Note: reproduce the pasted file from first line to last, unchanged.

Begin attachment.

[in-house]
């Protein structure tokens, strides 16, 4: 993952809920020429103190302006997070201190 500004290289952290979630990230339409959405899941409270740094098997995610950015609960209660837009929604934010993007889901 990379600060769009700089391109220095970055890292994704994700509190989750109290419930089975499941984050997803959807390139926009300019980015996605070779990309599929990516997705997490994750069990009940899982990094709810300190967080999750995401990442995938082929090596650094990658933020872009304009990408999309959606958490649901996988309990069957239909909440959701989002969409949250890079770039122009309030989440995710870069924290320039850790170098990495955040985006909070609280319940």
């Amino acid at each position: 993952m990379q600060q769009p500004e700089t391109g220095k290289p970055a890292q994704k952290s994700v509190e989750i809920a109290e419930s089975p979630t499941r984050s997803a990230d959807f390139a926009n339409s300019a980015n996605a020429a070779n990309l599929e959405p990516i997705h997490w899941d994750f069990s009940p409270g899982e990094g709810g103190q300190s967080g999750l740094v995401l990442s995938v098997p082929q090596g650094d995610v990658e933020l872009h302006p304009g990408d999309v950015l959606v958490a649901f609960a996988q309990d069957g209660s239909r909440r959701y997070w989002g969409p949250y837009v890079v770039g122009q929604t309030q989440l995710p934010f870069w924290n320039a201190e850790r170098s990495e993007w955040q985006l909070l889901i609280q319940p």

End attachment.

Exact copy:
[in-house]
């Protein structure tokens, strides 16, 4: 993952809920020429103190302006997070201190 500004290289952290979630990230339409959405899941409270740094098997995610950015609960209660837009929604934010993007889901 990379600060769009700089391109220095970055890292994704994700509190989750109290419930089975499941984050997803959807390139926009300019980015996605070779990309599929990516997705997490994750069990009940899982990094709810300190967080999750995401990442995938082929090596650094990658933020872009304009990408999309959606958490649901996988309990069957239909909440959701989002969409949250890079770039122009309030989440995710870069924290320039850790170098990495955040985006909070609280319940």
């Amino acid at each position: 993952m990379q600060q769009p500004e700089t391109g220095k290289p970055a890292q994704k952290s994700v509190e989750i809920a109290e419930s089975p979630t499941r984050s997803a990230d959807f390139a926009n339409s300019a980015n996605a020429a070779n990309l599929e959405p990516i997705h997490w899941d994750f069990s009940p409270g899982e990094g709810g103190q300190s967080g999750l740094v995401l990442s995938v098997p082929q090596g650094d995610v990658e933020l872009h302006p304009g990408d999309v950015l959606v958490a649901f609960a996988q309990d069957g209660s239909r909440r959701y997070w989002g969409p949250y837009v890079v770039g122009q929604t309030q989440l995710p934010f870069w924290n320039a201190e850790r170098s990495e993007w955040q985006l909070l889901i609280q319940p």